History, gastronomy and fashion
A cruise to Italy is an emotional roller coaster. Rome is a tremendous city quite unlike any other, and in terms of historical sights outstrips everywhere else in the country by some way.
Liguria, the small coastal province along the north-west coast, has long been known as the “Italian Riviera” and is accordingly crowded with sun-seekers for much of the summer.
In Veneto the main focus of interest is, of course, Venice: a unique city, and every bit as beautiful as its reputation would suggest. Tuscany in central Italy represents perhaps the most commonly perceived image of the country, with its classic rolling countryside and the art-packed towns of Florence and Pisa.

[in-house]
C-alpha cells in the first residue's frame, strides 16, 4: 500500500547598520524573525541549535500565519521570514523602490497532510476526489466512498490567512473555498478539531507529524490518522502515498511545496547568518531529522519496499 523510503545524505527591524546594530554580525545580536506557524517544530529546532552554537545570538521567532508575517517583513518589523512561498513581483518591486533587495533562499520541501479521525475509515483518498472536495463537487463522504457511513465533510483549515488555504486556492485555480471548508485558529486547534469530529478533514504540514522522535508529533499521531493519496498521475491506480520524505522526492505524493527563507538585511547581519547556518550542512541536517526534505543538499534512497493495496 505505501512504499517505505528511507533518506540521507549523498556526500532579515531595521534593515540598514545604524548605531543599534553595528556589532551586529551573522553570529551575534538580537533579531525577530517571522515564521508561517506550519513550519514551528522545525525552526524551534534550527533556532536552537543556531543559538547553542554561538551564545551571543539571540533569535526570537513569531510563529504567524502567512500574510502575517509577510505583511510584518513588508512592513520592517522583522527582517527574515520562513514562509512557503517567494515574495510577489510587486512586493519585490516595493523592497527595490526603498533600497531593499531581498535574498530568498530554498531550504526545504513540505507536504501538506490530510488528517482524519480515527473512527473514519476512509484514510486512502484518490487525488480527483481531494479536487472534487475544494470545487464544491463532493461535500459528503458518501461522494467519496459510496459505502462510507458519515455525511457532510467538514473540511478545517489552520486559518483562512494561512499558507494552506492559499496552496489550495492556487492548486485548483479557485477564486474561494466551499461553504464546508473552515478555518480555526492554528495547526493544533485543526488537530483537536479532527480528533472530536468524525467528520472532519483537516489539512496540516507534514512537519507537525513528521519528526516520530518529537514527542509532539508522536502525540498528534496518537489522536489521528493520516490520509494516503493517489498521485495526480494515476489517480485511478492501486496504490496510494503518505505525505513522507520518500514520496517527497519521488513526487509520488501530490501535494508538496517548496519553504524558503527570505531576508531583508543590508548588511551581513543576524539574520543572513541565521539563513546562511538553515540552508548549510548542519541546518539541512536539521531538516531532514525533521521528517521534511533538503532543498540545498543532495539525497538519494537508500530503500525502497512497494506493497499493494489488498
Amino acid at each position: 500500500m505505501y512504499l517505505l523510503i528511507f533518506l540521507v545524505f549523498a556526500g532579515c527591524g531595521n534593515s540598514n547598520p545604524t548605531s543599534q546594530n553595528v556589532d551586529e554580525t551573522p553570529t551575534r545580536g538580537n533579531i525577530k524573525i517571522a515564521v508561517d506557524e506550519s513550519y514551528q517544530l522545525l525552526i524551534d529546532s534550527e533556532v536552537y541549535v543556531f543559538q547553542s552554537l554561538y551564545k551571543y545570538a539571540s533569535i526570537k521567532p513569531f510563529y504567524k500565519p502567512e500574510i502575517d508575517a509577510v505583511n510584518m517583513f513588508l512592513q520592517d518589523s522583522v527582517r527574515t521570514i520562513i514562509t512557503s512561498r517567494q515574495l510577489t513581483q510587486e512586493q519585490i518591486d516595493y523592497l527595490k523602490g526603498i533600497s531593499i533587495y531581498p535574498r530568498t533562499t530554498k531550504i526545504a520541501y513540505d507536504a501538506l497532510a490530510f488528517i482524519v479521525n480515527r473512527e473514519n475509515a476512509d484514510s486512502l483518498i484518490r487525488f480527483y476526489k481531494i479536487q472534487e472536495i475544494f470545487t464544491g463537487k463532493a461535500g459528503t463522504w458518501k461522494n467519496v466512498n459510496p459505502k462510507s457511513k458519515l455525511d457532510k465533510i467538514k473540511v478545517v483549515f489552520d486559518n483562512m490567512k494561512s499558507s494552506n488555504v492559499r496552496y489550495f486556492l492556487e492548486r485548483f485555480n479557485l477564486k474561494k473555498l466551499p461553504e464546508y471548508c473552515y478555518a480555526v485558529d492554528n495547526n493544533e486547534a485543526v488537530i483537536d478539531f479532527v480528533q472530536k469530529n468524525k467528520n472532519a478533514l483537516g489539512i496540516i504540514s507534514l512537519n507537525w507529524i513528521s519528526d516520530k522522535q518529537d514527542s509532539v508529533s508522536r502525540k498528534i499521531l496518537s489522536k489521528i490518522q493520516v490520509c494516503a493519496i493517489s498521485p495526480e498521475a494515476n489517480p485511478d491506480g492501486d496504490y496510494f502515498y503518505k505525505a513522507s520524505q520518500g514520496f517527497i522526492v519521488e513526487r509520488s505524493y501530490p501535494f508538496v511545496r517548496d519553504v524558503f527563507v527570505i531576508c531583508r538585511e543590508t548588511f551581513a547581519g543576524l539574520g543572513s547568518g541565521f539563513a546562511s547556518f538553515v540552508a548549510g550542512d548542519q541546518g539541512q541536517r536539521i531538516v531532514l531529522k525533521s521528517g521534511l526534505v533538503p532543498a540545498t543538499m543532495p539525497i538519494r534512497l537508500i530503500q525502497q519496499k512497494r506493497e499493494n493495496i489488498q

The south proper begins with the region of Campania. Its capital, Naples, is a unique, unforgettable city, the spiritual heart of the Italian south. Puglia, the “heel” of Italy, has underrated pleasures, too, notably the landscape of its Gargano peninsula and the souk-like qualities of its capital, Bari.
As for Sicily, the island is really a place apart, with a wide mixture of attractions ranging from some of the finest preserved Hellenistic treasures in Europe, to a couple of Italy’s most appealing Mediterranean beach resorts in Taormina and Cefalù, not to mention some gorgeous upland scenery.